The budget is very important and we will ensure we don’t have the car crashes we saw in the Tenth Parliament. We will invite them to talk on the budget and make their input. I am not shutting out anyone because they did that to us. I am finished with the fighting. That is history.”
He promised, too, that his government will be different in terms of demonstrating accountability. “Our government will be one of difference. I will be able to demonstrate that there will be accountability in my administration. To ensure this, I have drafted a Code of Conduct which they will all sign on to and be called on to adhere to it. Misbehavior would not be tolerated.”
He added, “Access to information is dependent on the attitude of the government and I believe that it should be available to the public even if there is no legislation. Access to information is an important aspect to democracy and if the people are informed and opposition is informed, the government can be more transparent and accountable as well as more efficient.”
“So that, for me, is central to democracy. Once government’s business reaches to a stage of being murky and the people are demanding information and you are denying them that right, then you will run into problems like we did with Skeldon Sugar estate, the Specialty Hospital, the failed fibre optic cable project, the Marriott Hotel, the expansion project for the Cheddi Jagan International Airport, and the Amaila Falls Hydro Project.”
“That is what happens when there is no openness. That happens when you try to hide the truth from the people. You end up with costly mistakes such as those projects. So once there is more scrutiny, officials will be way more careful. I intend to run a government grounded in transparency and accountability. We are serving the people and keeping them in the know and will prove that we mean what we say.”
The President also has huge plans for the business community.
Only a few months ago, the politician was the feature presenter at a luncheon hosted by the Guyana Manufacturing and Services Association (GMSA) at the Savannah Suite of the Pegasus Hotel.
The function was in keeping with GMSA’s annual initiative to listen to and query the plans of the politicians for the business community. The two-part series will see President Donald Ramotar relaying his investment plan in late April.
GMSA President, Clinton Williams, said that the primary objective of this idea is to provide a platform for the production industry to obtain first-hand information on business-related issues.
The fora are also intended to enable manufacturers, service providers, importers, exporters and distributors to question each candidate for the upcoming elections on matters that directly affect the conduct of their business, and to assess each party’s economic blueprint going forward.
Granger, in his address, described for the audience some of the depressing observations he made during trips to the “neglected” North West Region.
He said that his vision is that once the party assumes power, it would seek to create a world class environment for business in Guyana and provide every Guyanese with a good life. In achieving this, the politician said that the coalition plans to improve the education system by transforming the University of Guyana into a five-star institution.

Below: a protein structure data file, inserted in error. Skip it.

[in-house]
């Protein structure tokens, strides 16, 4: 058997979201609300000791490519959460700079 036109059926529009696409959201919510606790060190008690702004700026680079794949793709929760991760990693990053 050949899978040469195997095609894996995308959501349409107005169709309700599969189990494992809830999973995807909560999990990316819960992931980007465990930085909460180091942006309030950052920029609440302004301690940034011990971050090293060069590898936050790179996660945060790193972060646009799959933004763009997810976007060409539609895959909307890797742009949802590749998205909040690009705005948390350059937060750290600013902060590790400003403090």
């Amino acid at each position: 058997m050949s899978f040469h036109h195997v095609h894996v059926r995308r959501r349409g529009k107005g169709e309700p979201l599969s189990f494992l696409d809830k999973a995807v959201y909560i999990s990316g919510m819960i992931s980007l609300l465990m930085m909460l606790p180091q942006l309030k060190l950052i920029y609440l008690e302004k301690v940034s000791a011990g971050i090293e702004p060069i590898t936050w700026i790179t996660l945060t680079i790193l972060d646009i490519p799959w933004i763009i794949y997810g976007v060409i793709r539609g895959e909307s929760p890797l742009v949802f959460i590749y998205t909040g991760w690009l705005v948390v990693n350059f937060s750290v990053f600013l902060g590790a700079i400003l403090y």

Granger said that the APNU+AFC partnership will suppress banditry, piracy, money laundering, execution-style murders and gun smuggling, while he admitted that this can only be done with a reformed police force.
The politician emphasized, too, that the “winner-takes-all politics” is inherently unsafe and an APNU+AFC alliance will create a government of national unity.
Granger asserted that the new coalition will endeavor to reduce clashes in Parliament, improve political instability, hold Local Government Elections, ensure that Bills are assented to, establish an institutional framework and ensure that the National Assembly is free from Executive control.
The President posited that the coalition also intends to establish conditions for a truly independent judiciary, Elections Commission and Auditor General’s Office; ensure that the Ombudsman’s Office is fully equipped; and the Police Complaints Authority is effective.
He also spoke to the APNU+AFC’s intentions to establish the Public Procurement Commission and a favourable business environment by leveling the playing field with certain agencies such as the Guyana Forestry Commission and the Guyana Geology and Mines Commission.
Support for agro processing, Granger said, will also be given, as he acknowledged that the problem of cheaper energy needs to and will be addressed.
The strategy, he said, will be centered on reducing Guyana’s dependence on the “six sisters” – sugar, rice, timber, bauxite, gold and fish – and on making moves to diversify the industry.
Entrepreneurs quizzed the politician on various areas. He was asked about his plan to craft laws to guide the construction and management of funeral homes, promote security in the hinterland areas, details of APNU+AFC’s energy plans, and how it intends to liberalize the telecommunications sector and tackle corruption.
In providing his message to the nation, Granger said, “I simply want to say that we are on the road to building national unity and I intend to run an administration for the good of the people regardless of who they voted for and we must continue to work along this route. It is time for reconciliation.”